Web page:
A PARALLEL ALGORITHM FOR
DISTRIBUTED MINIMUM VARIANCE DISTORTIONLESS RESPONSE
BEAMFORMING
By
JESUS LUIS GARCIA
A THESIS PRESENTED TO THE GRADUATE SCHOOL
OF THE UNIVERSITY OF FLORIDA IN PARTIAL FULFILLMENT
OF THE REQUIREMENTS FOR THE DEGREE OF
MASTER OF SCIENCE
UNIVERSITY OF FLORIDA
1999
For my family
ACKNOWLEDGMENTS
I would like to thank Dr. Alan George for allowing me to pursue my research
interests in the HCS Lab and for encouraging me and believing in me during unfortunate
circumstances. I especially want to thank Ken Kim without whose guidance and advice
this work would not be possible.
I owe much to my family in ZSystems, which has helped me grow intellectually
and musically. I specifically want to thank Glenn Zelniker for showing me the wonders
of DSP, Rainier De Varona for giving me the opportunity to hear him vent, and Dale
Ramcunis for enriching my palate. I must also thank ZSystems for those extra lines on
my resume.
My fellow lab members deserve many thanks for hours of wasted time and
entertainment. I thank the Trilogy for many dinners and classic rock quizzes, the CGs for
a great team effort, the Beefcakes for letting me train their muscles and their minds, and
the ITMSBs for letting me teach them how to speak proper English. I especially want to
thank BBB, Mr. Bigglesworth, Gomez Christopher, and Jefferson for allowing me to call
them by any ridiculous name I could think of, and many other things.
Last but definitely not least, I want to thank my family for their infinite love and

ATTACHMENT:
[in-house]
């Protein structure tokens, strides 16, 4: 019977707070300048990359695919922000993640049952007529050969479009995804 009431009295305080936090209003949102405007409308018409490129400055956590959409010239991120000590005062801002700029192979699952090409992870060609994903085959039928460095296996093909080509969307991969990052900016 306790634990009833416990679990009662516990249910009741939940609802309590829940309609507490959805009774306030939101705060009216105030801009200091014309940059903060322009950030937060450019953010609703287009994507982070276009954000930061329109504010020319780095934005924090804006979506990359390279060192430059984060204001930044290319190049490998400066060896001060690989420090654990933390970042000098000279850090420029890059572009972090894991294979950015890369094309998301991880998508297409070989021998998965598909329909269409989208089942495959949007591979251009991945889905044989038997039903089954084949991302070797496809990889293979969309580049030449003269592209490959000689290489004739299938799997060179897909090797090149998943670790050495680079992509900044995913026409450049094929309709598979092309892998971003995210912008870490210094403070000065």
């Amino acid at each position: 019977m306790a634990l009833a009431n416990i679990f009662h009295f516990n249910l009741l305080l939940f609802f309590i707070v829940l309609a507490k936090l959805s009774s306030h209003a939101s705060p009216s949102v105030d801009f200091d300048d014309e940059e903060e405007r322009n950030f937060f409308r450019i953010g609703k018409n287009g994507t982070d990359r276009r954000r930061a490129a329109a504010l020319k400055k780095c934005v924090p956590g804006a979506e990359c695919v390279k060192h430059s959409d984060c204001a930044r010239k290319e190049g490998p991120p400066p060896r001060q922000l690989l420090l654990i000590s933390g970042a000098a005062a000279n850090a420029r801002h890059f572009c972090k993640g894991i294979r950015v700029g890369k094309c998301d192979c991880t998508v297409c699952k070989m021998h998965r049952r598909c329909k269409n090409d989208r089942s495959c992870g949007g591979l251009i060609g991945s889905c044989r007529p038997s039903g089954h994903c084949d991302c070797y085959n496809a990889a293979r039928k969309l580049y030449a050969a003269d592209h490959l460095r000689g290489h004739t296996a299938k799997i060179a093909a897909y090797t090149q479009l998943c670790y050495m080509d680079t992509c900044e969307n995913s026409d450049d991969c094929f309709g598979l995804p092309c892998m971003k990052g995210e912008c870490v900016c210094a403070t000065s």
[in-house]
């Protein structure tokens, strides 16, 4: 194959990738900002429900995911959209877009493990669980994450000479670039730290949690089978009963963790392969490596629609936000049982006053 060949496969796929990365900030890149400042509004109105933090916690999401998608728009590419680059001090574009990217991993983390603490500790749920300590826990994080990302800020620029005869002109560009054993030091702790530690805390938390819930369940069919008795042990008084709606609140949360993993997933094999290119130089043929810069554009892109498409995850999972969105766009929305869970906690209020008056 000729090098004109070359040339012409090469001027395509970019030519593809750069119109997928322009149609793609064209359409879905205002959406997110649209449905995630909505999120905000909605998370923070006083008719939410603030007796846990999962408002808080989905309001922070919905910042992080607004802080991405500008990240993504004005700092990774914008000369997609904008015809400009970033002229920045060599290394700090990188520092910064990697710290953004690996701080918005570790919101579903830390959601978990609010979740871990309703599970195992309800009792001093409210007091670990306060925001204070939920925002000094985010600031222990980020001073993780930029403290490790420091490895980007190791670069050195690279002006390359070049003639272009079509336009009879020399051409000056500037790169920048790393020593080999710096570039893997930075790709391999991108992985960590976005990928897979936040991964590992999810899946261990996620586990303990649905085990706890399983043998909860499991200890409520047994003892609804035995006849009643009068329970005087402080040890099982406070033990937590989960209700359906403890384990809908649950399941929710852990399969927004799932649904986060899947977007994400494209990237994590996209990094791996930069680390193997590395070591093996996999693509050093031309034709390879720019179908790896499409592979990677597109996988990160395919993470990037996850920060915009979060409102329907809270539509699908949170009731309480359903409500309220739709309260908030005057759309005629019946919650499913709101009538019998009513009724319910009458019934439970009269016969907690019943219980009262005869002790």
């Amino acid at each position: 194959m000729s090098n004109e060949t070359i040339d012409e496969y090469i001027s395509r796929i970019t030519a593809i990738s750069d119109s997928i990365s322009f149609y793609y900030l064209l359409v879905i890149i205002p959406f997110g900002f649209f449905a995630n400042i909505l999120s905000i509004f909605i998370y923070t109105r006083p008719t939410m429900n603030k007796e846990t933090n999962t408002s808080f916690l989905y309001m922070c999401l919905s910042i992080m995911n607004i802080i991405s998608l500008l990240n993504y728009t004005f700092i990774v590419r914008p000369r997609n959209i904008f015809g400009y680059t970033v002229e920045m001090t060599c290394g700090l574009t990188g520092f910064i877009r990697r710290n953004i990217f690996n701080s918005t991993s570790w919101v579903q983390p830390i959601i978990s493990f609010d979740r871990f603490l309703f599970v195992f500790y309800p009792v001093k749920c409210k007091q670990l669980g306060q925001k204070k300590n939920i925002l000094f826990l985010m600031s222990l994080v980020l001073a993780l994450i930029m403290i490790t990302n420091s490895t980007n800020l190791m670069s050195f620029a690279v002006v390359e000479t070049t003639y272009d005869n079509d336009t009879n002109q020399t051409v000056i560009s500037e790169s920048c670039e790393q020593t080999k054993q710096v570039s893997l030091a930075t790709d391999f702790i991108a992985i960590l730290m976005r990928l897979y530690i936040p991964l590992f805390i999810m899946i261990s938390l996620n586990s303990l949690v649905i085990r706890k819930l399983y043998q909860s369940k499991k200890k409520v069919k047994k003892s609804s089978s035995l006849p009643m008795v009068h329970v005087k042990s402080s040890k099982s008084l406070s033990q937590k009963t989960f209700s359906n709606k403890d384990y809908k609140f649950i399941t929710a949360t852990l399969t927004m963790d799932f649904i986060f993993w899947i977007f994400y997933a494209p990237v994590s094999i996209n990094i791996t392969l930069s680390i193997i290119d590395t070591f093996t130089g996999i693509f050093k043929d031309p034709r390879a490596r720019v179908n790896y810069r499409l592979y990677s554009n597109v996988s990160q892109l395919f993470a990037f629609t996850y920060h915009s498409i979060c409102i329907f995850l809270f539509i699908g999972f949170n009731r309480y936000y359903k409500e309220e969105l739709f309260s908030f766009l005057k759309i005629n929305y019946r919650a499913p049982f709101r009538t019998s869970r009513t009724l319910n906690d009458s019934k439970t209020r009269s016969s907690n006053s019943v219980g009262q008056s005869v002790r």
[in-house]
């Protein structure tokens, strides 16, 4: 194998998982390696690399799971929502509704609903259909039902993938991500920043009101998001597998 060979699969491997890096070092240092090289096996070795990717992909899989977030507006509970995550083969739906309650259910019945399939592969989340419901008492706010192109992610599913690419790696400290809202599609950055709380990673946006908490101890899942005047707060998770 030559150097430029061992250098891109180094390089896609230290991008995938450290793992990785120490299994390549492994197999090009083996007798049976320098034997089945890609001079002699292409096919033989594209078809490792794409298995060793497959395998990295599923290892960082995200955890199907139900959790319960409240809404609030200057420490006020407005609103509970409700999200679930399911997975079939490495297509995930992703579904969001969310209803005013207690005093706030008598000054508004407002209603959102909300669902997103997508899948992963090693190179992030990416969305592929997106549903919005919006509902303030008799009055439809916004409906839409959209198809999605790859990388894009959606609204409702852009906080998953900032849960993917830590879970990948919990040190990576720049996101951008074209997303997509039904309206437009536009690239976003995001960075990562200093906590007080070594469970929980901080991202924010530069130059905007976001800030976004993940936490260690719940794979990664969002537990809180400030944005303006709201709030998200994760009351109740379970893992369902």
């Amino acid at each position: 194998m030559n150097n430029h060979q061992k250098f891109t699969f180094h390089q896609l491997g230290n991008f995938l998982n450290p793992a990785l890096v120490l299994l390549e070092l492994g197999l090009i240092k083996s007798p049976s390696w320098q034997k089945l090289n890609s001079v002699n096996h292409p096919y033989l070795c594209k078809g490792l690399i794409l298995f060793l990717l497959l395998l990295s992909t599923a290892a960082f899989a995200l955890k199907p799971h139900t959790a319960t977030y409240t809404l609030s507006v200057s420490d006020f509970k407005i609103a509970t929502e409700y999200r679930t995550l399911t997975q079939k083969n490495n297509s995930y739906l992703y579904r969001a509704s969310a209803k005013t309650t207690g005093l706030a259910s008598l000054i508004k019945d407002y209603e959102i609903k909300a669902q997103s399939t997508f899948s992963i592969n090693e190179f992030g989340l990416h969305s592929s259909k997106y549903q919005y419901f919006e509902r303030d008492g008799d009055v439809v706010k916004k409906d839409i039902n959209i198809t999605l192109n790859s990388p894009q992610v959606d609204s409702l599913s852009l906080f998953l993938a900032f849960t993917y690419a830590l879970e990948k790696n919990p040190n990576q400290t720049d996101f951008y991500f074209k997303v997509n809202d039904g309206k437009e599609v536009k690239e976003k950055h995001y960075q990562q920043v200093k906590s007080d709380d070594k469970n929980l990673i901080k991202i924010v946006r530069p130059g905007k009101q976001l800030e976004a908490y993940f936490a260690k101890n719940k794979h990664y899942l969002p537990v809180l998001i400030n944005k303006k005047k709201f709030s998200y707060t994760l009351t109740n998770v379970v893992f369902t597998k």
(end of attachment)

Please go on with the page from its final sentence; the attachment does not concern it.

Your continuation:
support. I would also like to thank my many friends for years of good memories and
unremembered nights.
TABLE OF CONTENTS
page
A C K N O W L E D G M E N T S ..............................................................................................iii
ABSTRACT ........................................................................... vi
CHAPTERS
1 IN TR OD U CTION ........................................................................................................7
2 B A C K G R O U N D ........................................................................................................ 1 1
2.1 M P I ........................................................................................................ .............. 12
2 .2 T h re a d s ................................................................................................................ 1 4
2.3 Perform ance m easurem ents .............................................................. .............. 16
3 OVERVIEW OF MVDR ALGORITHM ............................................... 19
4 SEQUENTIAL MVDR ALGORITHM AND PERFORMANCE............................25
4 .1 Sequential M V D R tasks .......................... ... ......................................................... 25